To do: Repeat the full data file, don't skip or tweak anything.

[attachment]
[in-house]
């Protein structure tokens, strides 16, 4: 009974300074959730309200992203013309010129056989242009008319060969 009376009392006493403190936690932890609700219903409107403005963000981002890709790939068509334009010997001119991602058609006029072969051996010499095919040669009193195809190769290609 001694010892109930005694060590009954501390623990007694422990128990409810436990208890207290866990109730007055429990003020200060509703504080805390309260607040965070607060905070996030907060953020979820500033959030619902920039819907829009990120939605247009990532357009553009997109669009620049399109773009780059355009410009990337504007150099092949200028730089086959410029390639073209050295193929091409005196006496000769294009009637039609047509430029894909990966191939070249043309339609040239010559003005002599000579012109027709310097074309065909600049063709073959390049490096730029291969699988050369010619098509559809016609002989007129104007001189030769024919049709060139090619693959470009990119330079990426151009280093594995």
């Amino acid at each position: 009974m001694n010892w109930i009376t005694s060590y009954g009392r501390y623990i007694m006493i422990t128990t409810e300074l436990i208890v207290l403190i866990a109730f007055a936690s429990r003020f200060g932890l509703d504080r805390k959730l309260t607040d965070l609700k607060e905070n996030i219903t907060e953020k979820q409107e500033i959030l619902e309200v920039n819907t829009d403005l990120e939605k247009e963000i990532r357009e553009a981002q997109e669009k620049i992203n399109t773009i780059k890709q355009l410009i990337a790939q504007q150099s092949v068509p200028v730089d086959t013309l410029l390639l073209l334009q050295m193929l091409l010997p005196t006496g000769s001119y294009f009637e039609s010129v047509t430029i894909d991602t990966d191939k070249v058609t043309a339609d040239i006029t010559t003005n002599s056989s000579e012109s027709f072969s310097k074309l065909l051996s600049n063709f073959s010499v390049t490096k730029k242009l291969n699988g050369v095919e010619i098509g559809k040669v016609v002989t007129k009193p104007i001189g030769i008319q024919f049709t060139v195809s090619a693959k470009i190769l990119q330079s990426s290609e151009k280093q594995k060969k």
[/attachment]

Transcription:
[in-house]
């Protein structure tokens, strides 16, 4: 009974300074959730309200992203013309010129056989242009008319060969 009376009392006493403190936690932890609700219903409107403005963000981002890709790939068509334009010997001119991602058609006029072969051996010499095919040669009193195809190769290609 001694010892109930005694060590009954501390623990007694422990128990409810436990208890207290866990109730007055429990003020200060509703504080805390309260607040965070607060905070996030907060953020979820500033959030619902920039819907829009990120939605247009990532357009553009997109669009620049399109773009780059355009410009990337504007150099092949200028730089086959410029390639073209050295193929091409005196006496000769294009009637039609047509430029894909990966191939070249043309339609040239010559003005002599000579012109027709310097074309065909600049063709073959390049490096730029291969699988050369010619098509559809016609002989007129104007001189030769024919049709060139090619693959470009990119330079990426151009280093594995």
């Amino acid at each position: 009974m001694n010892w109930i009376t005694s060590y009954g009392r501390y623990i007694m006493i422990t128990t409810e300074l436990i208890v207290l403190i866990a109730f007055a936690s429990r003020f200060g932890l509703d504080r805390k959730l309260t607040d965070l609700k607060e905070n996030i219903t907060e953020k979820q409107e500033i959030l619902e309200v920039n819907t829009d403005l990120e939605k247009e963000i990532r357009e553009a981002q997109e669009k620049i992203n399109t773009i780059k890709q355009l410009i990337a790939q504007q150099s092949v068509p200028v730089d086959t013309l410029l390639l073209l334009q050295m193929l091409l010997p005196t006496g000769s001119y294009f009637e039609s010129v047509t430029i894909d991602t990966d191939k070249v058609t043309a339609d040239i006029t010559t003005n002599s056989s000579e012109s027709f072969s310097k074309l065909l051996s600049n063709f073959s010499v390049t490096k730029k242009l291969n699988g050369v095919e010619i098509g559809k040669v016609v002989t007129k009193p104007i001189g030769i008319q024919f049709t060139v195809s090619a693959k470009i190769l990119q330079s990426s290609e151009k280093q594995k060969k």